His wife was first to use Colorado’s aid-in-dying law. His advocacy made him an accidental resource for others.
The Colorado Sun
Herb Myers gazes at the note taped to the wall in the kitchen, the one reminding him not to forget his lunch when he leaves for work. There’s also one on a table in the next room telling him which heat vents to open in the winter.
His wife, Kathy, made sure to leave handwritten reminders around the house before she died in March of 2017. That’s when she became possibly the first person in Colorado to employ a recently-passed aid-in-dying law, which helped her end a years-long battle with a debilitating and terminal respiratory disease.
“She’s still trying to take care of me,” Herb says. “She knew she wasn’t going to be here, so she was trying to keep me on the straight and narrow.”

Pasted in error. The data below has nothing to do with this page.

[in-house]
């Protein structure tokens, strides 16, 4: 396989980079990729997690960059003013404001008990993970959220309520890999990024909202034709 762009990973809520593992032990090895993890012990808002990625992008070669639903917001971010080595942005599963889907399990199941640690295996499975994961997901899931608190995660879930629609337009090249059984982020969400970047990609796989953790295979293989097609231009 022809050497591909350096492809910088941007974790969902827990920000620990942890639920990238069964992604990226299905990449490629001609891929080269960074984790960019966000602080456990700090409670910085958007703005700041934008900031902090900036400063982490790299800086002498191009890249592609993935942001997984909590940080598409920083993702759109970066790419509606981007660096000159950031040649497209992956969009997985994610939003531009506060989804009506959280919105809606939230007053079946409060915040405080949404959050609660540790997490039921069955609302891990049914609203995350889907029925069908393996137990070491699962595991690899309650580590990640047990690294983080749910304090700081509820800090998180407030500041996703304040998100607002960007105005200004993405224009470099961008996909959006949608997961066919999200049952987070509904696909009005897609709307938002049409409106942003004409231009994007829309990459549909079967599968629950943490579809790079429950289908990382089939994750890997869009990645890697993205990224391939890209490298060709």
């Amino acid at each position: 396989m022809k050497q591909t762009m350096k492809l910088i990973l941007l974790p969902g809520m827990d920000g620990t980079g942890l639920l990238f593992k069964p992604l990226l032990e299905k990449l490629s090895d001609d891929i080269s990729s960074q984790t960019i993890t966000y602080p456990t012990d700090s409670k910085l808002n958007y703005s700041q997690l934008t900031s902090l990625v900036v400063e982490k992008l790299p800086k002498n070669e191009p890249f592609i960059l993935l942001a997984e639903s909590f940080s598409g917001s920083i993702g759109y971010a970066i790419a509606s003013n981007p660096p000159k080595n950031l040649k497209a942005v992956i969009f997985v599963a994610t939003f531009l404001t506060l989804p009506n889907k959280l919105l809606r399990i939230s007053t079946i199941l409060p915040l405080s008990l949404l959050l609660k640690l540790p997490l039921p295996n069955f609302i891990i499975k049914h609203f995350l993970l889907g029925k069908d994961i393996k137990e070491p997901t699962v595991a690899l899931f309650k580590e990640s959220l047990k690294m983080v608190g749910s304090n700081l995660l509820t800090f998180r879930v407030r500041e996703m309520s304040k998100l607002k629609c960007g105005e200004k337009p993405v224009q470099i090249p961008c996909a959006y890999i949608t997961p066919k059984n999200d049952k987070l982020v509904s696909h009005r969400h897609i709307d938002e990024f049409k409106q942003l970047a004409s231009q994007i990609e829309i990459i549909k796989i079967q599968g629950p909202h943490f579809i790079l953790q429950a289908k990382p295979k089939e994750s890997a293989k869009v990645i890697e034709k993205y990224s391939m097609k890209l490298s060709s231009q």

It has now been more than two years since Proposition 106 passed by a 2-1 margin statewide, though implementation of the End-of-Life Options Act has been a slow process for everyone from large healthcare systems to individual doctors to hospice workers. To say nothing of patients considering the option.
Recent data from the law’s second year shows a significant increase in the number of individuals at least taking the step to obtain aid-in-dying medication, whether they eventually use it or not. And nearly twice as many doctors prescribed the medication as the initial year.
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